After lunch, I headed in the direction of my next couch in the Miracle Mile area of Los Angeles. I stopped at Samy’s on Fairfax to get some more film and then headed to Starbucks #9 at Wilshire and Detroit. This was not a far drive, but while I drove around it occurred to me again how each of my couch hosts had a connection to last. Maura was friends with Anne who was friends with Stephen S. who was friends with Dave Ellis. While I knew Dave Ellis and Steve were connected, I had no idea that Maura knew Anne. Those were different circles. I don’t rememberer what the connection between Dave Ellis and Shannon was, but I know that there was one. There always was at least one and it sometimes took me by surprise like the Anne and Maura connection. I arrived in the area and parking in the near Starbucks #9 can be difficult. After a bit of driving and searching, I was able to find a two hour street parking spot nearby and as that was more or less the amount of time I had before I had to drive down the street to David’s house. It’s amazing how much time I spent looking for parking.
This Starbucks was pretty busy. I got my normal iced tea with no sweetener and found a seat near the door. I had some writing to do on the blog for Couch #10(Bela and Susan), so I sat down and got to work. Having done my email and whatnot in the morning, I didn’t have to spend too much time catching up on that. There was always a scheduling issues to address and sitting by the door was distracting, but I was able to focus pretty well on writing the story. Before I knew it, the 2 hours had passed and I would have to move my car. It was also time for me to head to David’s. But I was so close to being done with my blog. So, I moved my car to a metered spot right next to the Starbucks, grabbed a seat outside, and wrapped things up. The blog was posted and sent out and I packed up to look for a third, more permanent spot near David’s where I could leave my car overnight.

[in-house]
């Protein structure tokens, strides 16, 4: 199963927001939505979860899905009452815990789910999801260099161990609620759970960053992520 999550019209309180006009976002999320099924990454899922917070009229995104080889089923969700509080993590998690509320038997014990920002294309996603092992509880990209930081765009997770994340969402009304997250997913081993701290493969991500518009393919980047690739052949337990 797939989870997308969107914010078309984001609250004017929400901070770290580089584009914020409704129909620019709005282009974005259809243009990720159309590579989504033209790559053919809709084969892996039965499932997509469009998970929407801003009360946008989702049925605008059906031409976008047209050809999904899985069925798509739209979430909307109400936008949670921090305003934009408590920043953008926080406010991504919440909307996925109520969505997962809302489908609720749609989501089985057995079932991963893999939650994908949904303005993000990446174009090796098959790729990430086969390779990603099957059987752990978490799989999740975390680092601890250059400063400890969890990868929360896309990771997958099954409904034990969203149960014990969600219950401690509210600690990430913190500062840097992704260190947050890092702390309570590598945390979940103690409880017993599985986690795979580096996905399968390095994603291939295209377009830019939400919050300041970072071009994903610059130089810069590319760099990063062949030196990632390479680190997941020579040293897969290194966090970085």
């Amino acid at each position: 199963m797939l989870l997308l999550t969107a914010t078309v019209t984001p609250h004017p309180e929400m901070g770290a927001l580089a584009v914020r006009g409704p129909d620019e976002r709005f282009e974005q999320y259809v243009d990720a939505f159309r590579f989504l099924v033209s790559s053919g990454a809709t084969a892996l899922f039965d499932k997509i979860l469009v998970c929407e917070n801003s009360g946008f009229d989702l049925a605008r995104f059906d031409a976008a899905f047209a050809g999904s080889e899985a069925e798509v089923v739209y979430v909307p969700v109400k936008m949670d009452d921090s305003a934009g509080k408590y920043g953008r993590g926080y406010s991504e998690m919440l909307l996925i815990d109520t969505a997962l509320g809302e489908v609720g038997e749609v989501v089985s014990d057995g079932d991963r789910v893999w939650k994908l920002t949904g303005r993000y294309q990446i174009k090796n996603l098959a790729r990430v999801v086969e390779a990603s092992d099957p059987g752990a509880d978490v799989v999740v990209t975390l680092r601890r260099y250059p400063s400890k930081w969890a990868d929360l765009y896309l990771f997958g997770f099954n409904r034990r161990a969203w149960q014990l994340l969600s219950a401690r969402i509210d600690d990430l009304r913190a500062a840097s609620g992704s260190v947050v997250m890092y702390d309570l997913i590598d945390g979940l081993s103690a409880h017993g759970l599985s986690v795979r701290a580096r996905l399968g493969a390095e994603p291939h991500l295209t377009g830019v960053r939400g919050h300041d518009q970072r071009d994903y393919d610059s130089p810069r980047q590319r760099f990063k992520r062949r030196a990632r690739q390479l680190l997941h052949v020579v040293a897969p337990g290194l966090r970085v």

After a bit of driving up and down and back and forth around the neighborhood, I found a spot not too far away where I could leave my car indefinitely. I loaded myself up with all of my things and made my way to David’s home. I walked through the gate into his yard and was in awe. The house was like a castle or maybe a church. It was stone with vines and ivy and glorious stained glass windows. The door itself was magnificent. It put a smile on my face. I looked while I walked to the door. As I was already late, I didn’t want to linger too long in the yard.